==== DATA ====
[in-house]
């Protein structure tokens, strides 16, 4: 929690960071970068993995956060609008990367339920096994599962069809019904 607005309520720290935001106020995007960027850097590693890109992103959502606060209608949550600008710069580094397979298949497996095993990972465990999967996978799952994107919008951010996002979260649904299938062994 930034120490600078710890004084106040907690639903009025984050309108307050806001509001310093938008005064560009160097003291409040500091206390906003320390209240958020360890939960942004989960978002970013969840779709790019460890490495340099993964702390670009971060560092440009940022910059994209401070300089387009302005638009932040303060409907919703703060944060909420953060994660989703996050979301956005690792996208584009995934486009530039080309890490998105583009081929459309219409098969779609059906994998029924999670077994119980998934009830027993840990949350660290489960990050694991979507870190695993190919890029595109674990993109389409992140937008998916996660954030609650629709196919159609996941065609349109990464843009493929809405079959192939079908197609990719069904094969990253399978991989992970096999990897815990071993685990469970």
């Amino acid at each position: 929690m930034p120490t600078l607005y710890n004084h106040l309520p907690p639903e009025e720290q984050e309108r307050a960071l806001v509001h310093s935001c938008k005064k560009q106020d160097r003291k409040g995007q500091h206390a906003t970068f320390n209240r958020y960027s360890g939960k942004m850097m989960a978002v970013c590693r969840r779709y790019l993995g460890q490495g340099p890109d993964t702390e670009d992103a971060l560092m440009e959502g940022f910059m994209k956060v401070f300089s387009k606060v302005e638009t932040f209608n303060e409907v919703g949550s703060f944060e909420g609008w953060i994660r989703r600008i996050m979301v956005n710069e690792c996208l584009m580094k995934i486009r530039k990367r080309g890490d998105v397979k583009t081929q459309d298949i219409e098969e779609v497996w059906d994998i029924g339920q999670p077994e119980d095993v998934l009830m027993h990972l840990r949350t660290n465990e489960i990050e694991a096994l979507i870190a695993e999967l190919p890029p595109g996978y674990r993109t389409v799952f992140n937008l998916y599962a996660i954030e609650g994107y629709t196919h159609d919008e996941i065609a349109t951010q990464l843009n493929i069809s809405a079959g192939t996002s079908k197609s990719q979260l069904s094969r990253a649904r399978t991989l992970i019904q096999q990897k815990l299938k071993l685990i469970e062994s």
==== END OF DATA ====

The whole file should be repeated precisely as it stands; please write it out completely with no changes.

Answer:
[in-house]
């Protein structure tokens, strides 16, 4: 929690960071970068993995956060609008990367339920096994599962069809019904 607005309520720290935001106020995007960027850097590693890109992103959502606060209608949550600008710069580094397979298949497996095993990972465990999967996978799952994107919008951010996002979260649904299938062994 930034120490600078710890004084106040907690639903009025984050309108307050806001509001310093938008005064560009160097003291409040500091206390906003320390209240958020360890939960942004989960978002970013969840779709790019460890490495340099993964702390670009971060560092440009940022910059994209401070300089387009302005638009932040303060409907919703703060944060909420953060994660989703996050979301956005690792996208584009995934486009530039080309890490998105583009081929459309219409098969779609059906994998029924999670077994119980998934009830027993840990949350660290489960990050694991979507870190695993190919890029595109674990993109389409992140937008998916996660954030609650629709196919159609996941065609349109990464843009493929809405079959192939079908197609990719069904094969990253399978991989992970096999990897815990071993685990469970």
């Amino acid at each position: 929690m930034p120490t600078l607005y710890n004084h106040l309520p907690p639903e009025e720290q984050e309108r307050a960071l806001v509001h310093s935001c938008k005064k560009q106020d160097r003291k409040g995007q500091h206390a906003t970068f320390n209240r958020y960027s360890g939960k942004m850097m989960a978002v970013c590693r969840r779709y790019l993995g460890q490495g340099p890109d993964t702390e670009d992103a971060l560092m440009e959502g940022f910059m994209k956060v401070f300089s387009k606060v302005e638009t932040f209608n303060e409907v919703g949550s703060f944060e909420g609008w953060i994660r989703r600008i996050m979301v956005n710069e690792c996208l584009m580094k995934i486009r530039k990367r080309g890490d998105v397979k583009t081929q459309d298949i219409e098969e779609v497996w059906d994998i029924g339920q999670p077994e119980d095993v998934l009830m027993h990972l840990r949350t660290n465990e489960i990050e694991a096994l979507i870190a695993e999967l190919p890029p595109g996978y674990r993109t389409v799952f992140n937008l998916y599962a996660i954030e609650g994107y629709t196919h159609d919008e996941i065609a349109t951010q990464l843009n493929i069809s809405a079959g192939t996002s079908k197609s990719q979260l069904s094969r990253a649904r399978t991989l992970i019904q096999q990897k815990l299938k071993l685990i469970e062994s």